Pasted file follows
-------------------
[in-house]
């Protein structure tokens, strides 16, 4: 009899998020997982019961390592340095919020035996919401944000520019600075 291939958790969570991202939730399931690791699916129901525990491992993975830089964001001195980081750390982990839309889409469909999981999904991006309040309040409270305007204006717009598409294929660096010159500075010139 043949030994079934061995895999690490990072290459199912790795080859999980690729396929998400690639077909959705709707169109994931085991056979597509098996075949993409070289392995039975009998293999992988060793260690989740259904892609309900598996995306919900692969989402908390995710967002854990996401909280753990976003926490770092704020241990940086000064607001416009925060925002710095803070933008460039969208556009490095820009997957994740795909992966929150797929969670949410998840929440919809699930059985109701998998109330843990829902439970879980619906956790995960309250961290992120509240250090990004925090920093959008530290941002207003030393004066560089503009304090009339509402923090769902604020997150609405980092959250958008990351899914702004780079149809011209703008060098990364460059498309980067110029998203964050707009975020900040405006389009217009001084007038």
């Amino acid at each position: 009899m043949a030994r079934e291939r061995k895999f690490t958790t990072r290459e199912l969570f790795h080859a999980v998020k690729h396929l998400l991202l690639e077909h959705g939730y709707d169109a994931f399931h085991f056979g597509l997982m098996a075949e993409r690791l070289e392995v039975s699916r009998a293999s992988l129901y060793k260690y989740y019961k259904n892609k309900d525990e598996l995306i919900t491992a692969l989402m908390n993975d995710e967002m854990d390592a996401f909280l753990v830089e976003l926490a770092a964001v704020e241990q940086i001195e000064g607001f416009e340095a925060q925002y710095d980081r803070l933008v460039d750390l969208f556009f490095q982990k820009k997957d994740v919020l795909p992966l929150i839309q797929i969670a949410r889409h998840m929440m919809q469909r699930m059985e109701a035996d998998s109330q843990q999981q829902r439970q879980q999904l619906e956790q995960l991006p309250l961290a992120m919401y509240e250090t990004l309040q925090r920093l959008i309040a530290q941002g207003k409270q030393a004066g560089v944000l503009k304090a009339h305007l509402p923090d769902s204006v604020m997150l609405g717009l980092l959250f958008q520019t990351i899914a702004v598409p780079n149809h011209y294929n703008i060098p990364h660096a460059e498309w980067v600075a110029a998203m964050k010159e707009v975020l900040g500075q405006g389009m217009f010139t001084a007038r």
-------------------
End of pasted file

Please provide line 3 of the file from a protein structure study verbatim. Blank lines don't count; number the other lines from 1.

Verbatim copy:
């Amino acid at each position: 009899m043949a030994r079934e291939r061995k895999f690490t958790t990072r290459e199912l969570f790795h080859a999980v998020k690729h396929l998400l991202l690639e077909h959705g939730y709707d169109a994931f399931h085991f056979g597509l997982m098996a075949e993409r690791l070289e392995v039975s699916r009998a293999s992988l129901y060793k260690y989740y019961k259904n892609k309900d525990e598996l995306i919900t491992a692969l989402m908390n993975d995710e967002m854990d390592a996401f909280l753990v830089e976003l926490a770092a964001v704020e241990q940086i001195e000064g607001f416009e340095a925060q925002y710095d980081r803070l933008v460039d750390l969208f556009f490095q982990k820009k997957d994740v919020l795909p992966l929150i839309q797929i969670a949410r889409h998840m929440m919809q469909r699930m059985e109701a035996d998998s109330q843990q999981q829902r439970q879980q999904l619906e956790q995960l991006p309250l961290a992120m919401y509240e250090t990004l309040q925090r920093l959008i309040a530290q941002g207003k409270q030393a004066g560089v944000l503009k304090a009339h305007l509402p923090d769902s204006v604020m997150l609405g717009l980092l959250f958008q520019t990351i899914a702004v598409p780079n149809h011209y294929n703008i060098p990364h660096a460059e498309w980067v600075a110029a998203m964050k010159e707009v975020l900040g500075q405006g389009m217009f010139t001084a007038r």